Good, old RSV (Respiratory syncytial virus) has returned and is sending children and their parents into doctor’s offices and urgent care centers throughout Maryland. Telltale symptoms include unrelenting cough (particularly aggressive in older children), vomiting that follows the cough, and fever.
It is important to note, RSV is a common respiratory virus, which typically self-resolves without the need for medication. However, some patients are more directly affected, and therefore require special attention. Infants, for example, especially those who are premature or with underlying lung disease, can develop severe symptoms, including persistent cough and vomiting that can lead to apnea – a severe condition causing babies to stop breathing abruptly. Depending on the stage of their illness, and how severely they are affected, additional care – and even a trip to the emergency room – may be warranted.
Another set of patients who could benefit from early recognition and treatment are those who have asthma and atopic predisposition. Because some children present with a persistent cough only, it is important to differentiate between a viral-induced cough that self resolves and “cough variant asthma.”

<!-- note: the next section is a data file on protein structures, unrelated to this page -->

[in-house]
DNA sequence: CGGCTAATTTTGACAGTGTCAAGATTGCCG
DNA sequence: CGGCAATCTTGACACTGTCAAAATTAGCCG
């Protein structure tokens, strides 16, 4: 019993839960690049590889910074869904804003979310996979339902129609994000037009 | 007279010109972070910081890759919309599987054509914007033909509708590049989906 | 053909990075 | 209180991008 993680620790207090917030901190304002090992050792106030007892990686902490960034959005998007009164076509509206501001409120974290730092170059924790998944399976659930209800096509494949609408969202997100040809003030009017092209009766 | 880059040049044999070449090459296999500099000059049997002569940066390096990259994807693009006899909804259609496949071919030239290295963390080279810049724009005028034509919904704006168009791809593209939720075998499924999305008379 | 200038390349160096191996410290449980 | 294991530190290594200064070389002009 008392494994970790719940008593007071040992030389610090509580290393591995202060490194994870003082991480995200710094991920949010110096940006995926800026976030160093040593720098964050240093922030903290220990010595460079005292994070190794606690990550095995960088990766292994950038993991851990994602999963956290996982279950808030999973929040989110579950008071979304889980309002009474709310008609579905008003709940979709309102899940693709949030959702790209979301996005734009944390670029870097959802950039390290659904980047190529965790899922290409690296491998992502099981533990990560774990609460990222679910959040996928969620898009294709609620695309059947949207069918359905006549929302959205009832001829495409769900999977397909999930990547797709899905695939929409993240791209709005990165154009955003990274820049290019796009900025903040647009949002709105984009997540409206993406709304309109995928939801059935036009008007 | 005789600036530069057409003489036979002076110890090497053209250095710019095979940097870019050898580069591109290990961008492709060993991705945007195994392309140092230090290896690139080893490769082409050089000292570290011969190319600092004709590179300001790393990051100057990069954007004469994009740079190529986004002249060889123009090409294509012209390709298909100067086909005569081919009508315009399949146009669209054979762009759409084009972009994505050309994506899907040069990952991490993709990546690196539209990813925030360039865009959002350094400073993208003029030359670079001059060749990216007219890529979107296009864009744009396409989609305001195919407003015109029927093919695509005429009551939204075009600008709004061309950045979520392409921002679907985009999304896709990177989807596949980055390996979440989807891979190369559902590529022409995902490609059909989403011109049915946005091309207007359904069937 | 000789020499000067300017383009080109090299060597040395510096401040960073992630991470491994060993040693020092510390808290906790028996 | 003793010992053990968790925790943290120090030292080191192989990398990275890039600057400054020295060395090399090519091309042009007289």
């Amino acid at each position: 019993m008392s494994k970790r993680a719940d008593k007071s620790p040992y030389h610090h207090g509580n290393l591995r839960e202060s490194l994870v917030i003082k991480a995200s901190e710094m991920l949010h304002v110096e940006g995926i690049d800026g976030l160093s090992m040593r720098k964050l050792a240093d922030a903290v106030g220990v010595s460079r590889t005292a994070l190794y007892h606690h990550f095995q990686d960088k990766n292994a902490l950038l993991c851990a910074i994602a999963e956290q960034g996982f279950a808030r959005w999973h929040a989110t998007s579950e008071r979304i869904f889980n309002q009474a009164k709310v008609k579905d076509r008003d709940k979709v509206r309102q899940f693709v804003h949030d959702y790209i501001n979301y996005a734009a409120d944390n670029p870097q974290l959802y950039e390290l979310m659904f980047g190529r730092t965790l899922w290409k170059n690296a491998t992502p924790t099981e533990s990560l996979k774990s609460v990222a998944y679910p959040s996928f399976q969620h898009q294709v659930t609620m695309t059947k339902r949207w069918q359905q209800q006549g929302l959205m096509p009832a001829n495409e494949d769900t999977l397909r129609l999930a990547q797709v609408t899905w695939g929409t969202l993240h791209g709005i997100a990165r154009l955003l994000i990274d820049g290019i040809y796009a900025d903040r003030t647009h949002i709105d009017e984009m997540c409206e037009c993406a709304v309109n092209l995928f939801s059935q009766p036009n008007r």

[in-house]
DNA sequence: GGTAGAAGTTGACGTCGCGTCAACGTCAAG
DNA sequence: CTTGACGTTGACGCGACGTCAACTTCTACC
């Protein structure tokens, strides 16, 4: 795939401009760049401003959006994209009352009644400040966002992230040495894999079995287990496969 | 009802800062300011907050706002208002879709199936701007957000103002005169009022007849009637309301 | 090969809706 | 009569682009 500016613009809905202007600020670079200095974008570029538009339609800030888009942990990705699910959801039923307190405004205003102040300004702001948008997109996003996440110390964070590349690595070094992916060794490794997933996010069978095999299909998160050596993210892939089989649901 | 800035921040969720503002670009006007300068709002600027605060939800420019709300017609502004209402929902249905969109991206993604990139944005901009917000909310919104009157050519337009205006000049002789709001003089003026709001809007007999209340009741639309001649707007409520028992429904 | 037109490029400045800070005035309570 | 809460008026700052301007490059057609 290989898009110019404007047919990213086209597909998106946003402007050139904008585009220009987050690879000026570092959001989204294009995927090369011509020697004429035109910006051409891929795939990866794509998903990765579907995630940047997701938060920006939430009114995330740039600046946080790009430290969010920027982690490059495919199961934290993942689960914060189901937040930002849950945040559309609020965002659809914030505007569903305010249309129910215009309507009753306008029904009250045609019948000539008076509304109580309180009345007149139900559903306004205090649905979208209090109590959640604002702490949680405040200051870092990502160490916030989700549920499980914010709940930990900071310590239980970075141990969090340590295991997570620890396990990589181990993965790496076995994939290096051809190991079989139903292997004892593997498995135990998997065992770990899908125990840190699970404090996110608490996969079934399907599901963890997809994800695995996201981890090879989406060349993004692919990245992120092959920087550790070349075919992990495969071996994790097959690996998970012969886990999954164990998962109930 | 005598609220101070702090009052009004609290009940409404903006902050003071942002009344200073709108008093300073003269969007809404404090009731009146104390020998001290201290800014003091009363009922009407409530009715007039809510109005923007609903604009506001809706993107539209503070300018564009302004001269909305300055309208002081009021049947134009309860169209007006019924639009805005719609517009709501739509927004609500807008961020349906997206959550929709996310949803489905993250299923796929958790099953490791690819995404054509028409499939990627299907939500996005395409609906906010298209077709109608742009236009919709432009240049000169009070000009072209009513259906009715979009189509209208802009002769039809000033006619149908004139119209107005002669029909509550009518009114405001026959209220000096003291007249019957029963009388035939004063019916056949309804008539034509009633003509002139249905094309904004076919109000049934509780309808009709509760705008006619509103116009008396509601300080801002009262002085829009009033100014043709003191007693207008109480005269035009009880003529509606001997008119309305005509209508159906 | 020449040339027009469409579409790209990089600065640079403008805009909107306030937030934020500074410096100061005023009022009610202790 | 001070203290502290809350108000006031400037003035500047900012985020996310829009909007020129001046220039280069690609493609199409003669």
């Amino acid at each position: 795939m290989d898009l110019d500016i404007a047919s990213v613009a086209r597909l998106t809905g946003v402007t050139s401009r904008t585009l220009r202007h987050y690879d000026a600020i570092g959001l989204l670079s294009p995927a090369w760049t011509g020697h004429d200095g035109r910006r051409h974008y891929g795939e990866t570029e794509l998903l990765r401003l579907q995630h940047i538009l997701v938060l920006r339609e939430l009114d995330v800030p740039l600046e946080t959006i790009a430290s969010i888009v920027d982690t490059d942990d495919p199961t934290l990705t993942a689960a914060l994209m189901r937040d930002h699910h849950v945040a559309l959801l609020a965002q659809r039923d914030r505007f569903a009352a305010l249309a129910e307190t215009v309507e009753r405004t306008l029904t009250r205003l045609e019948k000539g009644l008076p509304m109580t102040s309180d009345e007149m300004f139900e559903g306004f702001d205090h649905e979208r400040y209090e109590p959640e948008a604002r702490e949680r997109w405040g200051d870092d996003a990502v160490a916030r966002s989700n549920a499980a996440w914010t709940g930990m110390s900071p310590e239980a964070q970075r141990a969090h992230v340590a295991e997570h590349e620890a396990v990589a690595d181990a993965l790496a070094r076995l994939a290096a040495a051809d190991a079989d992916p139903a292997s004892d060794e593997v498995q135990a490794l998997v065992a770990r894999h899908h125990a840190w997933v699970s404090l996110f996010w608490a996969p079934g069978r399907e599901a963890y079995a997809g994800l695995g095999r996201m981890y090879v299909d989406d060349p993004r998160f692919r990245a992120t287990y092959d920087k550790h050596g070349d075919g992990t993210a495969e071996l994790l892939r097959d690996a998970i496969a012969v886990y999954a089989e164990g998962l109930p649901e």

Cough variant asthma (CVA) is a lesser-known, lower respiratory form of asthma, trademarked by a dry, hacking cough and often mistaken for another noisy nuisance, croup. In fact, frequent bouts of croup typically manifest as one of the symptoms of CVA. Children who suffer from this childhood aggravation tend to develop full-blown asthma later in life.
Coughs that persist for more than 1-2 weeks and/or those accompanied by a fever, phlegm, mucus, or rapid breathing should raise an immediate red flag with parents and prompt a visit to the family physician.
If your child is younger than 2 months, seek care immediately.
While new and revolting viruses rear their ugly heads every winter, there are precautions children and parents, alike, can take to prevent the spread of these illnesses. Simple steps should be taught and practiced, including diligent handwashing, covering mouths and noses when coughing or sneezing, and avoidance of infected individuals whenever possible.
Immunization for the flu is also strongly recommended by physicians and pediatricians.
Without question, respiratory distress is a serious matter. Parents and guardians of asthmatics should make certain treatment is optimized, and that they are taking their preventative steroids as prescribed. If your child is unable to go four hours between albuterol treatments without incident, seek immediate care.
KinderMender’s four convenient Maryland locations are open daily. Our doctors can help.